Pitch control of a wind turbine is a challenging control problem to address for many reasons, including the need for high performance, ability to handle extreme environmental conditions, and accommodation of safety considerations.
Moog's pitch-control servovalve, used in wind turbines manufactured by MADE TecnologÌas Renovables, uses digital communication and embedded motion control capabilities that enable it to close the position loop within the valve itself.
Pitch control of a wind turbine is a challenging control problem to address for many reasons, including the need for high performance, ability to handle extreme environmental conditions, and accommodation of safety considerations. The motion control requirements of a wind turbine are complex, due to the need for precise control of the pitch on each of its three blades. Each blade has different and changing reaction forces depending on its orientation. Safety and reliability are also critical, due to the large size and height of wind turbines.
Moog Inc., East Aurora, N. Y., has developed a pitch control valve that uses digital technology for position control of wind turbines manufactured by MADE TecnologÌas Renovables S.A., Madrid, Spain. The intelligent servovalve has been enhanced with digital communication and embedded motion control capabilities that enable it to close the position loop within the valve itself. This axis-control functionality enables performance, reliability, remote diagnostics, and process control all in one device — functionality that could not be achieved with conventional servovalves. The intelligence embedded in this device also eliminates the cost and complexity of an external programmable logic controller (PLC).
The motion control system Moog developed in collaboration with MADE addressed a variety of technical challenges. Position control was a challenge because the reaction forces on the blades change depending on their position. In addition to the blade reaction forces changing with orientation, blades must return to a home position in the case of a serious fault. Also, motion control and data transmission must be reliable even in extreme vibration and temperature situations. Furthermore, MADE also required remote self-monitoring to reduce downtime and the need to climb the wind turbine tower to detect a fault.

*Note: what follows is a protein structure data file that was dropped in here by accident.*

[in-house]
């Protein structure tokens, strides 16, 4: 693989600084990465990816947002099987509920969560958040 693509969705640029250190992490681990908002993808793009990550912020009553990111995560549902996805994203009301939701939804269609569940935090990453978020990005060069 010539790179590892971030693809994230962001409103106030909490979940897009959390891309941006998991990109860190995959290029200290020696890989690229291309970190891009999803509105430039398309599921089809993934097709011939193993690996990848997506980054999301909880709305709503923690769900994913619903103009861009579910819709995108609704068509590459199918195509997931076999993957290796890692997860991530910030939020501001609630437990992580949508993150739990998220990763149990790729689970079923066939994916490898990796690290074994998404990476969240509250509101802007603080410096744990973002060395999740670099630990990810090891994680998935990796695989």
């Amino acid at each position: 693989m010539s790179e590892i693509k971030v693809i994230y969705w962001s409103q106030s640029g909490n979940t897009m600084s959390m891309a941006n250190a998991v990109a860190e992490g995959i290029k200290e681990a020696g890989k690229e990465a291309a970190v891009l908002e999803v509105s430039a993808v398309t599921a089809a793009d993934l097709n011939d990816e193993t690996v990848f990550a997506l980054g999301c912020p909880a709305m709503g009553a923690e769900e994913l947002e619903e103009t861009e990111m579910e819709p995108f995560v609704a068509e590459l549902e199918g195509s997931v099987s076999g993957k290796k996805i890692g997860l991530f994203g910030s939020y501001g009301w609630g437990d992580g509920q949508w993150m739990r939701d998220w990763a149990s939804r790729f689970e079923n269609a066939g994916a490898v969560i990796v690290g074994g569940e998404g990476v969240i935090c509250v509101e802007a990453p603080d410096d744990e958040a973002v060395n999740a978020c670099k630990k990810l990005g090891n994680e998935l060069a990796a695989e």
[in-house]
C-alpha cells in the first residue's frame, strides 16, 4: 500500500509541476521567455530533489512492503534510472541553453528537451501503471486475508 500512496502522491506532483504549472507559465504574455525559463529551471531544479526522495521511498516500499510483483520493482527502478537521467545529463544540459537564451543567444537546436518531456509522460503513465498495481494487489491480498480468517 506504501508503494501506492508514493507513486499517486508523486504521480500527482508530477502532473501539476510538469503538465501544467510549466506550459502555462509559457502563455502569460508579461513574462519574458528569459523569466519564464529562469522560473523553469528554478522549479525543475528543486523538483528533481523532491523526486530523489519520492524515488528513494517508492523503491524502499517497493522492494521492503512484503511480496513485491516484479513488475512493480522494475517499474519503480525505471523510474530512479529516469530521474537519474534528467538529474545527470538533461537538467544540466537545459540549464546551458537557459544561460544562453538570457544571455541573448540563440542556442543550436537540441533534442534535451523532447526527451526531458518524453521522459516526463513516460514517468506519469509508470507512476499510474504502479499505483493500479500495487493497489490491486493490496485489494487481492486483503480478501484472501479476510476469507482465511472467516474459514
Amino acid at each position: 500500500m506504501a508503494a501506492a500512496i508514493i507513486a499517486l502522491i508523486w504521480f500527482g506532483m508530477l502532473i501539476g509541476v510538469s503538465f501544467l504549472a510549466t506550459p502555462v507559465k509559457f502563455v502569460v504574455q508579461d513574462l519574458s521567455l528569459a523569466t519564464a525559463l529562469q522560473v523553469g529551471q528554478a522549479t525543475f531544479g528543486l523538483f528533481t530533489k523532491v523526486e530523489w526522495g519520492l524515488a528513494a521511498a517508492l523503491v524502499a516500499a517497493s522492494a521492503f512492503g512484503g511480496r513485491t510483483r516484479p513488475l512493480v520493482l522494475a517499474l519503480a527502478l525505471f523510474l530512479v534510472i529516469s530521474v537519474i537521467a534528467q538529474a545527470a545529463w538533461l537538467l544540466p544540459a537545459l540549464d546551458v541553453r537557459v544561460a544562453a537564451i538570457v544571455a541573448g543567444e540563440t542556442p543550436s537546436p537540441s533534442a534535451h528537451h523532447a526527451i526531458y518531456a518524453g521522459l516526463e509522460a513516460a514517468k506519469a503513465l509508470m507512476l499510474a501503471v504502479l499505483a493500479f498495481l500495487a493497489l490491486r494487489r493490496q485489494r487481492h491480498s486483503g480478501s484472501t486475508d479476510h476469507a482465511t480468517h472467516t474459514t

The servovalve is part of Moog's new hydraulic valve platform, the Axis Control Valve with CAN-bus interface (D636 and D637 series). It is based on a proven servovalve design and enhanced with digital communication capabilities and the ability to close the position loop within the devices.
For the pitch control servovalve, Moog also developed flexible configuration software for axis control that was designed specifically for the MADE. Moog is also supplying prototypes of its RKP radial-piston pump, which will be in a dual pump arrangement on a common shaft to reduce cost.
Other features include a fail-safe system in the valve to synchronize the movement to a home position in case of a PLC fault. Moog's Valve Configuration Software was critical to MADE adjusting the pitch of the blades to reach the highest performance. This also enabled control strategies such as active dampening to reduce oscillation that could compromise integrity of the shaft. This will increase the power output, ensure the longevity of the system, and reduce maintenance costs.
Remote diagnostics and the ability to make adjustments on the fly were critical to improving operational effectiveness of the wind turbine. In addition, digital valves offer a plug-and-play benefit where every new valve can be identical to its predecessor with no need for the PID adjustments common with traditional valves. This makes startup easier, more predicable, and facilitates the development of new generation turbines.
Joseph Dyer, of Moog, added, "We are confident we will continue to work with [MADE] to achieve even higher performance and optimization of the process due to the flexibility and benefits of this new servovalve platform."